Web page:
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Financial sector inefficiencies and coordination failures : implications for crisis management

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  • Agenor, Pierre-Richard
  • Aizenman, Joshua

Abstract

The authors analyze the implications for crisis management of inefficient financial intermediation in a country (such as Indonesia or the Republic of Korea) where firms are highly indebted. They base their analysis on a model in which firms rely on bank credit to finance their working capital needs and loan contracts entail high state verification and enforcement costs for lenders. They find that higher volatility of output, lower productivity, or higher costs for contract enforcement and verification may shift the economy to the inefficient portion of the debt Laffer curve - with potentially sizable losses in employment and output. What implications does this have for the policy debate on crisis management in East Asia? Debt reduction, in addition to debt rescheduling, may be required to reduce employment and output losses in the presence of inefficiencies in the financial sector. In practice this may be difficult to coordinate among a large group of creditors because of the free-riding problem: Each creditor has an incentive to refrain from offering debt relief on its own claims and wait for others to do so, thereby raising the expected value of its own claims.

Suggested Citation

  • Agenor, Pierre-Richard & Aizenman, Joshua, 1999. "Financial sector inefficiencies and coordination failures : implications for crisis management," Policy Research Working Paper Series 2185, The World Bank.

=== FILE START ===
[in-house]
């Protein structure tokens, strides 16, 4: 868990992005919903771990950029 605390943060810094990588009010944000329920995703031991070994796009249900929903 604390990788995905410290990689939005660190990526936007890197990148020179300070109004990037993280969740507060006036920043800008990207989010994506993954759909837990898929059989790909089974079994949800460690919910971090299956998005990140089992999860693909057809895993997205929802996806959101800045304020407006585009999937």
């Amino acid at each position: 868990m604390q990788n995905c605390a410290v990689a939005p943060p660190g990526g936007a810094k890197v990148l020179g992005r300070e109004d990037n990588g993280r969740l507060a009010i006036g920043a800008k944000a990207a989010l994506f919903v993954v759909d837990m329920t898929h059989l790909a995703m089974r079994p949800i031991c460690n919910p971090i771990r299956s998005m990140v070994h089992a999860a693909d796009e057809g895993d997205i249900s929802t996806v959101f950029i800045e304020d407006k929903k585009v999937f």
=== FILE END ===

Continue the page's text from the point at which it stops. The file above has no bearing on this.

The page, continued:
• Handle: RePEc:wbk:wbrwps:2185
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    References listed on IDEAS

    as
    1. Pierre-Richard Agénor & Joshua Aizenman, 1998. "Contagion and Volatility with Imperfect Credit Markets," IMF Staff Papers, Palgrave Macmillan, vol. 45(2), pages 207-235, June.
    2. Maurice Obstfeld & Kenneth S. Rogoff, 1996. "Foundations of International Macroeconomics," MIT Press Books, The MIT Press, edition 1, volume 1, number 0262150476, January.
    3. Helpman, Elhanan, 1989. "The Simple Analytics of Debt-Equity Swaps," American Economic Review, American Economic Association, vol. 79(3), pages 440-451, June.
    4. Elhanan Helpman, 1989. "Voluntary Debt Reduction: Incentives and Welfare," IMF Staff Papers, Palgrave Macmillan, vol. 36(3), pages 580-611, September.
    5. Xavier Freixas & Jean-Charles Rochet, 1997. "Microeconomics of Banking," MIT Press Books, The MIT Press, edition 1, volume 1, number 0262061937, January.
    6. Townsend, Robert M., 1979. "Optimal contracts and competitive markets with costly state verification," Journal of Economic Theory, Elsevier, vol. 21(2), pages 265-293, October.
    7. Steven Radelet & Jeffrey D. Sachs, 1998. "The East Asian Financial Crisis: Diagnosis, Remedies, Prospects," Brookings Papers on Economic Activity, Economic Studies Program, The Brookings Institution, vol. 29(1), pages 1-90.
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    Cited by:

    1. Amartya Lahiri & Carlos A. Végh, 2007. "Output Costs, Currency Crises and Interest Rate Defence of a Peg," Economic Journal, Royal Economic Society, vol. 117(516), pages 216-239, January.
    2. Laeven, Luc & Klingebiel, Daniela & Kroszner, Randy, 2002. "Financial crises, financial dependence, and industry growth," Policy Research Working Paper Series 2855, The World Bank.
    3. Claessens, Stijn & Djankov, Simeon & Xu, Lixin Colin, 2000. "Corporate Performance in the East Asian Financial Crisis," World Bank Research Observer, World Bank Group, vol. 15(1), pages 23-46, February.
    4. Amartya Lahiri & Carlos A. Végh, 2002. "Living with the Fear of Floating: An Optimal Policy Perspective," NBER Chapters,in: Preventing Currency Crises in Emerging Markets, pages 663-704 National Bureau of Economic Research, Inc.

    More about this item

    Keywords

    Strategic Debt Management; Financial Intermediation; Banks&Banking Reform; Economic Theory&Research; Environmental Economics&Policies;

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